Listed beneath these basic precepts were some additional details, such as always taking notes and making sure all cases run smoothly. Other details are difficult to read.
In reviewing the basic principles of counseling in Jonestown the practice-based application is apparent. One can also see the influence that Jim and Marceline Jones held over daily life in Jonestown, and that the primary focus of counseling, as the other activities in Jonestown, was in promoting the social causes of Peoples Temple.
Counseling in Practice in Jonestown
Jim Jones graduated from Butler University with a degree in education before he became an ordained minister, first with the Independant Assemblies of God International, and later with the Disciples of Christ. An ordained minister with a degree in education may have had a sincere interest in counseling. This may help to explain the importance placed on both counseling and education in Peoples Temple. Jones was also a man of his time – born in 1931, he experienced the years of World War II and the Holocaust in Europe as a teenager – and the period deeply affected his perception of the world. Scores of tapes recorded both in the U.S. and in Jonestown make innumerable references to the war, to the role of the Soviet Union in beating Nazi Germany, and to the genocide and concentration camps which he saw replaying themselves in America. Q 953, recorded in May 1974, is just one of these: the American people were still in shock as they came to the realization of what happened in the Shoah. Socialism was viewed in a more positive manner than today. All of these factors contributed to the climate of daily life and counseling in Jonestown.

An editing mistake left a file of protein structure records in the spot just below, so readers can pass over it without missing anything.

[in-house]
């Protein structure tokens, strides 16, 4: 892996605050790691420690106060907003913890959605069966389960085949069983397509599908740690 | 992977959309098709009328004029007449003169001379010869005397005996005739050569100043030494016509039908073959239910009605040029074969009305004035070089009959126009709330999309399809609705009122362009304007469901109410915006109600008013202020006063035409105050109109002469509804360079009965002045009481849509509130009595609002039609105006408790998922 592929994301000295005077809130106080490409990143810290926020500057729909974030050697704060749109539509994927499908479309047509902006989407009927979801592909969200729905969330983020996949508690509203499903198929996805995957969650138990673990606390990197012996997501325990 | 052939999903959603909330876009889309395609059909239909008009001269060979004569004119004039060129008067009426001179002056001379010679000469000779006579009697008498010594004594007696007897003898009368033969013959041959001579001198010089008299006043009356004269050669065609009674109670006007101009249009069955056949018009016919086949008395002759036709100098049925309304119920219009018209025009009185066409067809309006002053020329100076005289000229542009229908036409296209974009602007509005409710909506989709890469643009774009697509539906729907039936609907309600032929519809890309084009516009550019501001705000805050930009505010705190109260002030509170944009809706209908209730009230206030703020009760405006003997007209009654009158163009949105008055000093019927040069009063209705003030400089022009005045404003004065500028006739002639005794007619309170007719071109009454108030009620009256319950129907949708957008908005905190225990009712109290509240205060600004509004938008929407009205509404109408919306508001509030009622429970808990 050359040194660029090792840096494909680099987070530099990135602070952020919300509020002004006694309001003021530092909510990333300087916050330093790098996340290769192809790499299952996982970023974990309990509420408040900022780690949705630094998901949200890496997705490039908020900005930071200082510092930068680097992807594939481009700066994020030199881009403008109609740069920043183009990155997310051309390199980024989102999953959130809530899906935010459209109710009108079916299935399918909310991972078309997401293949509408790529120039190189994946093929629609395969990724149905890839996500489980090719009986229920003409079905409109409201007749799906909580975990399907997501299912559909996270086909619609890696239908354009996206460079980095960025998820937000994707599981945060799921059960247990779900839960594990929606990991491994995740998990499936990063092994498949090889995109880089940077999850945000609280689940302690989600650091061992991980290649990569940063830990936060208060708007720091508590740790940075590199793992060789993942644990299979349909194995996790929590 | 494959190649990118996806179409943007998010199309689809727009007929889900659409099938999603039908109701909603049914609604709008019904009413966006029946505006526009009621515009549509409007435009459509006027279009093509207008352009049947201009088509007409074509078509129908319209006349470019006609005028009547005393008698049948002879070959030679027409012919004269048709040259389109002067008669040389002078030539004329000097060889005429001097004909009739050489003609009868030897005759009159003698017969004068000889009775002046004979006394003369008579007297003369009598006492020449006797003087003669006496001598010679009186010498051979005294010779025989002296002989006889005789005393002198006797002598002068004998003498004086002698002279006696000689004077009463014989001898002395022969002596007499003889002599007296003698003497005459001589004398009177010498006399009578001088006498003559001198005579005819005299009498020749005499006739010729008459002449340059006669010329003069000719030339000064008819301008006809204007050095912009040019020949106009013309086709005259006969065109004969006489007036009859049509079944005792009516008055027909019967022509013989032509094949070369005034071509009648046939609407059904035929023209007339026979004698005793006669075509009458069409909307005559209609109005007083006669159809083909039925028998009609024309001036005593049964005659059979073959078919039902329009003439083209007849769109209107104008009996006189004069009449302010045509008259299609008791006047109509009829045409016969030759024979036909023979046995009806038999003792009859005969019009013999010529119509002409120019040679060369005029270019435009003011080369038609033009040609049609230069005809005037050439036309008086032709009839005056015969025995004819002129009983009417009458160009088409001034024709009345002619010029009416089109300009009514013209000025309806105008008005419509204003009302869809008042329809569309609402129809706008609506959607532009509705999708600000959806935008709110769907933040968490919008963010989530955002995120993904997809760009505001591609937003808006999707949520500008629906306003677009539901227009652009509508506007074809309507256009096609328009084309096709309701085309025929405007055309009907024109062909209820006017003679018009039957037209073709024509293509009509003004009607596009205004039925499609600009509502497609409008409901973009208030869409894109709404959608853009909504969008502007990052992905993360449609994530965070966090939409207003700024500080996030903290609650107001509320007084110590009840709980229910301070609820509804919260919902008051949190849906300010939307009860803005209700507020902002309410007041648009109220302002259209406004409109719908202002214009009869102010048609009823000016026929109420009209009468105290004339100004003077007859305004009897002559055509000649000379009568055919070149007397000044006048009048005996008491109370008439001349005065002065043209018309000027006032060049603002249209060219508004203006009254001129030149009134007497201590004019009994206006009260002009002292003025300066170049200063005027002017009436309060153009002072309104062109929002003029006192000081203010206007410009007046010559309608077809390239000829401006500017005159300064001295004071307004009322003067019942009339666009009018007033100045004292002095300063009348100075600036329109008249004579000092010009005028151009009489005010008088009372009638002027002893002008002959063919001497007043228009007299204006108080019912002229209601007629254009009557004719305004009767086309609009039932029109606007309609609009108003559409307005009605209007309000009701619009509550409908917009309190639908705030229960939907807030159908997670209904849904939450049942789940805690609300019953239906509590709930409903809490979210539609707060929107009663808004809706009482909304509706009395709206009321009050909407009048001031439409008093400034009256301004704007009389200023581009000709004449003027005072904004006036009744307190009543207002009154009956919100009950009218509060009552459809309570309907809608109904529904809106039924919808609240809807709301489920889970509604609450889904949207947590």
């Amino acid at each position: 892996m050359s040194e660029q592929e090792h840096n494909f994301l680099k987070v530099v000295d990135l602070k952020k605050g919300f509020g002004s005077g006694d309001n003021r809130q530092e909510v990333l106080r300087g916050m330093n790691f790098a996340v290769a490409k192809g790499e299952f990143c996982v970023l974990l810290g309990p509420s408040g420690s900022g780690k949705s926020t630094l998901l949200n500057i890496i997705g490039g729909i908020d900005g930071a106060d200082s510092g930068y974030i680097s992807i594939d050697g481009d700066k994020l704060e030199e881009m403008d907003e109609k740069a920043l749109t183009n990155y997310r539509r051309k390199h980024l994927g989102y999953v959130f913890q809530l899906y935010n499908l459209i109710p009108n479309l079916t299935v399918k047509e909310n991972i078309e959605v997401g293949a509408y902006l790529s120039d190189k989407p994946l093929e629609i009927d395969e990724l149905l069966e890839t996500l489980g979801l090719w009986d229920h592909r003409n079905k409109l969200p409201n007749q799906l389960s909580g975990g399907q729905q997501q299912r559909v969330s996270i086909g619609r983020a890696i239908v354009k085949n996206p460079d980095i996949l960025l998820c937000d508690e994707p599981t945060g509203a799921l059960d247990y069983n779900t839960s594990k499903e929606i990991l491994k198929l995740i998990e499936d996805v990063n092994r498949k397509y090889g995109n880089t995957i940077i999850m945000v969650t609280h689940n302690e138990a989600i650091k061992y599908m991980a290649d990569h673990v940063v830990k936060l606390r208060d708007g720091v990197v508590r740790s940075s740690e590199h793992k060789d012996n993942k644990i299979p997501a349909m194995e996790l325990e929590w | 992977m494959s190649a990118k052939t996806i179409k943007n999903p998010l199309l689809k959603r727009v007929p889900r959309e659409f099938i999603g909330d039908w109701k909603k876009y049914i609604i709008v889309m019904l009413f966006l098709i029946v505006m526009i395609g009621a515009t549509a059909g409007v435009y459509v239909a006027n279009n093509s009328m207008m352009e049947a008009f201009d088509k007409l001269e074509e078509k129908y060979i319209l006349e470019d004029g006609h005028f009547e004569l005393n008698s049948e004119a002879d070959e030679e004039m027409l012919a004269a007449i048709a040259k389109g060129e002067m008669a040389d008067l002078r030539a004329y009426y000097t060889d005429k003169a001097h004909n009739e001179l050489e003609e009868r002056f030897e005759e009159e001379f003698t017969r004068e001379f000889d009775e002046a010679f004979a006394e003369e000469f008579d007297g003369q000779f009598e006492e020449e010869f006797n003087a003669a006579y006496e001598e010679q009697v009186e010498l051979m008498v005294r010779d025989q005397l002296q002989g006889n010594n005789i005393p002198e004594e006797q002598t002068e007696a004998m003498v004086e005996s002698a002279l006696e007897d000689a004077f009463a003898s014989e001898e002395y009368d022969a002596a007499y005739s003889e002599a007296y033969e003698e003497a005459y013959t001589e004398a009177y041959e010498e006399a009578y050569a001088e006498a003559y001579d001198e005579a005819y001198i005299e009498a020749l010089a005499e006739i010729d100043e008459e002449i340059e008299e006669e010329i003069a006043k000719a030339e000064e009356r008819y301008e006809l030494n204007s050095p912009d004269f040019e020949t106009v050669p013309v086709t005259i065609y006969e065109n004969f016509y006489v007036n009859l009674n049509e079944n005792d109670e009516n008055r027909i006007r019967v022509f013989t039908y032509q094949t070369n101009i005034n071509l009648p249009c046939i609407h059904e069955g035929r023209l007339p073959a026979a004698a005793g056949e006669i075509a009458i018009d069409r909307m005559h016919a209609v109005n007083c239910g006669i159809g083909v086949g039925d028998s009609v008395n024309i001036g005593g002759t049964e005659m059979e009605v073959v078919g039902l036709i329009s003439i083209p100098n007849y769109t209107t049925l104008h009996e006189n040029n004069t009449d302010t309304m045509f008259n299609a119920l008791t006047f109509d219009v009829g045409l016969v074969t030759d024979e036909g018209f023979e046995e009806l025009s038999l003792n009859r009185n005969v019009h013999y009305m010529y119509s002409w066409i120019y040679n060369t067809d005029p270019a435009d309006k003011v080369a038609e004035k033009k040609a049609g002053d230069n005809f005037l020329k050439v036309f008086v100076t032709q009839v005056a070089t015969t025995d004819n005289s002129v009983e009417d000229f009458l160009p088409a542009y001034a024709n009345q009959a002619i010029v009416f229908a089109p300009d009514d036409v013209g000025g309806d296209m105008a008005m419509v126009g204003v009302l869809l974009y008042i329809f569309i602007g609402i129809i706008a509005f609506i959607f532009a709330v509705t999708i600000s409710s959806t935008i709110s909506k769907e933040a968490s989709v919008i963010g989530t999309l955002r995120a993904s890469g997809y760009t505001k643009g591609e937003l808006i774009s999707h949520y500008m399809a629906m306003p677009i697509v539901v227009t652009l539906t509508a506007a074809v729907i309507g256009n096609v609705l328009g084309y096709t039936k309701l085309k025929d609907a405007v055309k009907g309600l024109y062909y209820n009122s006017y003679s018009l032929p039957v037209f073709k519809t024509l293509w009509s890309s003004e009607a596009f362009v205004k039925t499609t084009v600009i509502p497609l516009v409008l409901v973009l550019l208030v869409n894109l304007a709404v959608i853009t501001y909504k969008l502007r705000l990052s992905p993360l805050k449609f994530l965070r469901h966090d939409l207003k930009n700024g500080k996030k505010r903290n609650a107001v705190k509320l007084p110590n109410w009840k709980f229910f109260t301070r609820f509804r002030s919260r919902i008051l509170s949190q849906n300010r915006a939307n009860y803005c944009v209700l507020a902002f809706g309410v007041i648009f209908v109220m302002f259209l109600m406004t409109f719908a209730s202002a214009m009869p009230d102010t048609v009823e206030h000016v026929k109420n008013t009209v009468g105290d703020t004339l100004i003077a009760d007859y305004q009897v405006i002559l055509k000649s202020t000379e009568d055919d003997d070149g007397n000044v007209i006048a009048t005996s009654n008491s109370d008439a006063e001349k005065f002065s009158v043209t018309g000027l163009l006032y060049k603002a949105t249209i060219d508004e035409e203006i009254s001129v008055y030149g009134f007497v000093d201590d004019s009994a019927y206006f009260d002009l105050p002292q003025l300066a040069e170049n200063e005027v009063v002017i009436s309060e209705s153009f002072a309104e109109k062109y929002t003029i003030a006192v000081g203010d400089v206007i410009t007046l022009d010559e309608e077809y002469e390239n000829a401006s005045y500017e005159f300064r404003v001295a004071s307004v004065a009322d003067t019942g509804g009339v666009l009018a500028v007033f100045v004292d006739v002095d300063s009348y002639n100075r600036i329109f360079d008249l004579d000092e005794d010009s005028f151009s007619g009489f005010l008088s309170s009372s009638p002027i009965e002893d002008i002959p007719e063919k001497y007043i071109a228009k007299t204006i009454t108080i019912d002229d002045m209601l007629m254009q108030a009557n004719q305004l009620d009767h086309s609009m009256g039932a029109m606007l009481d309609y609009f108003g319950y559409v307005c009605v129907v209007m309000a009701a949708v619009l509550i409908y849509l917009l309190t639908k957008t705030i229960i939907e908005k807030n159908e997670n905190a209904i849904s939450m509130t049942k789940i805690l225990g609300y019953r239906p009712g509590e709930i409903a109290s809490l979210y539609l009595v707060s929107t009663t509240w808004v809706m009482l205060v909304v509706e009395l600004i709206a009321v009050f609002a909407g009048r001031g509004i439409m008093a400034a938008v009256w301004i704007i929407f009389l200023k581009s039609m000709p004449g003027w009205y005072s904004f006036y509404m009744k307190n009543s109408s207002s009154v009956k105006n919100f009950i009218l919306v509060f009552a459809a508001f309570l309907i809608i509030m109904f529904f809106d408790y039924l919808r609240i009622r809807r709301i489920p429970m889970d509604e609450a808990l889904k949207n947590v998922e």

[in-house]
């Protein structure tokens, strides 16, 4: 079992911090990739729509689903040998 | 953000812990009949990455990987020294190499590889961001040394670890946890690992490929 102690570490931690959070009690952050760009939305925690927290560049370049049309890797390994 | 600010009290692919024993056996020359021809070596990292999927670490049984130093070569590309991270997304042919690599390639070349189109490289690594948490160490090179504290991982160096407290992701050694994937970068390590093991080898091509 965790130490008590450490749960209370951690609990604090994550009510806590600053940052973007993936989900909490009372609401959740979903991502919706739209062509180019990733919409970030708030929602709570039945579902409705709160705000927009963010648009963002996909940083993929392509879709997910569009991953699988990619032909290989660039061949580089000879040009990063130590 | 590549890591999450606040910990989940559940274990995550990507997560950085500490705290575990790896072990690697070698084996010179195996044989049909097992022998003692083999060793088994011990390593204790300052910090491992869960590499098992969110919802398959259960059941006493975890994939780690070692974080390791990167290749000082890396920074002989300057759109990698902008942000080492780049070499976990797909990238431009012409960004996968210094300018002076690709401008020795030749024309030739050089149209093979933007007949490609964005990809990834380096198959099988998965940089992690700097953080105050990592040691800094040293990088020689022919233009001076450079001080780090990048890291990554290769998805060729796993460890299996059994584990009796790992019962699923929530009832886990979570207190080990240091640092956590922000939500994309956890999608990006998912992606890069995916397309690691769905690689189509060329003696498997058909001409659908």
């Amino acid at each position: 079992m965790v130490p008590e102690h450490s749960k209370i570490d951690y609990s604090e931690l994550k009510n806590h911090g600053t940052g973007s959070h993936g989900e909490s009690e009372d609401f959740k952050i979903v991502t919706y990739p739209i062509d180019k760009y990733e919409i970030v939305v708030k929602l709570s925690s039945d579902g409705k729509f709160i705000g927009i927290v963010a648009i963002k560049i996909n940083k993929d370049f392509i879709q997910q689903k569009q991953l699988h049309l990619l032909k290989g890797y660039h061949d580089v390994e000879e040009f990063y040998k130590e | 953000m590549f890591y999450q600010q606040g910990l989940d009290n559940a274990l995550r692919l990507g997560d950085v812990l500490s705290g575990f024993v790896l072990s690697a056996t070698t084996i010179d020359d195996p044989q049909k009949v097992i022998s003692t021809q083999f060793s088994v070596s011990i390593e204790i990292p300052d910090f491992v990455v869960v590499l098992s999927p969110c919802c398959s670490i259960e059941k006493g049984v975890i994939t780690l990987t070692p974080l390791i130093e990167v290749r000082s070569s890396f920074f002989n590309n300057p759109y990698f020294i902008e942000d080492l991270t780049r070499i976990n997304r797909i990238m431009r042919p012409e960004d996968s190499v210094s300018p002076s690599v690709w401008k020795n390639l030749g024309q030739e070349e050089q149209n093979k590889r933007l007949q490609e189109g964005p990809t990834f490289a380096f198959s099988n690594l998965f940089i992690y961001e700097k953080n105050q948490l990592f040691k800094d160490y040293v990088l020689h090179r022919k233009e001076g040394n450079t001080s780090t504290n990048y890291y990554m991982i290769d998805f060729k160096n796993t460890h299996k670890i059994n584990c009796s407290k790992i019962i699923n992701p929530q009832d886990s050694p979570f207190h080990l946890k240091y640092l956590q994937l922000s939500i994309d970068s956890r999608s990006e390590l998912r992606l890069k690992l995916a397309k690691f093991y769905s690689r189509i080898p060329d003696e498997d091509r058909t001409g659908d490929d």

The vast majority of counseling sessions involved normal issues that would not seem unusual in daily life outside Jonestown. Examples would be Edith Roller not getting along with cottage roommates, Alfreda March being disruptive and not respecting authority, Dr. Laurence Schacht taking plates of food from the dining hall to his office, or Willie Grady not repairing the children’s swings. Other more general issues included stolen and borrowed clothing, disagreements between community members, requests to change job assignments, negative or nasty attitudes, cursing, uncleanliness, and similar complaints (Counseling Group Notes from October 1978). Jones himself did not escape unnoticed, as Edith Roller wrote in April 1976: “Jim. We are aware of some situations which need counseling. We have been too busy but your time will come if you’ve done something to be ashamed of.”